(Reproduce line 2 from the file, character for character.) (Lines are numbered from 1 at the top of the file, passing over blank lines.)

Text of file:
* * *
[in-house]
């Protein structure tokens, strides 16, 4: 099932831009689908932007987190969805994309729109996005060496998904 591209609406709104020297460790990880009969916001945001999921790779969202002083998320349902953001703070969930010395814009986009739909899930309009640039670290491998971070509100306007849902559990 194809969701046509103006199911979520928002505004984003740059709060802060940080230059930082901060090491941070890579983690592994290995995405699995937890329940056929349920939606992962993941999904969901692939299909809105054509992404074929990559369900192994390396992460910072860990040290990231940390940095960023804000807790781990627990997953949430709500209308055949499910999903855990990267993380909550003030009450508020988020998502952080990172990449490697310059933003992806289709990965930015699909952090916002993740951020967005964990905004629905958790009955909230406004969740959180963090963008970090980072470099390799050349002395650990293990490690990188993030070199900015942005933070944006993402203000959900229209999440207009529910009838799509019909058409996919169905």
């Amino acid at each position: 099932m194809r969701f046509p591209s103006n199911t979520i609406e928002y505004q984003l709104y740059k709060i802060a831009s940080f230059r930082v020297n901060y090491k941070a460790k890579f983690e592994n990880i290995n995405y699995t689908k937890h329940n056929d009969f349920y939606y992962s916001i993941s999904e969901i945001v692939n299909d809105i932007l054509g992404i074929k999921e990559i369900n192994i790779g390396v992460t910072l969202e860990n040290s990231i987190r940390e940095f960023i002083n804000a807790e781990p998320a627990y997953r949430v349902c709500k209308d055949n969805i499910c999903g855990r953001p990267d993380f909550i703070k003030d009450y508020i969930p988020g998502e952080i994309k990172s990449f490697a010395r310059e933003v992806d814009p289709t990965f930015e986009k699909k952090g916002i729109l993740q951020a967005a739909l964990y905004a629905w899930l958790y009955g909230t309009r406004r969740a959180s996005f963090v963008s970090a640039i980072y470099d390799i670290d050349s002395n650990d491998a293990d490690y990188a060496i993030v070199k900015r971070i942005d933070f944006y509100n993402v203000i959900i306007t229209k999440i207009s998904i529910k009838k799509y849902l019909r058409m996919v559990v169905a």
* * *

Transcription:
């Protein structure tokens, strides 16, 4: 099932831009689908932007987190969805994309729109996005060496998904 591209609406709104020297460790990880009969916001945001999921790779969202002083998320349902953001703070969930010395814009986009739909899930309009640039670290491998971070509100306007849902559990 194809969701046509103006199911979520928002505004984003740059709060802060940080230059930082901060090491941070890579983690592994290995995405699995937890329940056929349920939606992962993941999904969901692939299909809105054509992404074929990559369900192994390396992460910072860990040290990231940390940095960023804000807790781990627990997953949430709500209308055949499910999903855990990267993380909550003030009450508020988020998502952080990172990449490697310059933003992806289709990965930015699909952090916002993740951020967005964990905004629905958790009955909230406004969740959180963090963008970090980072470099390799050349002395650990293990490690990188993030070199900015942005933070944006993402203000959900229209999440207009529910009838799509019909058409996919169905």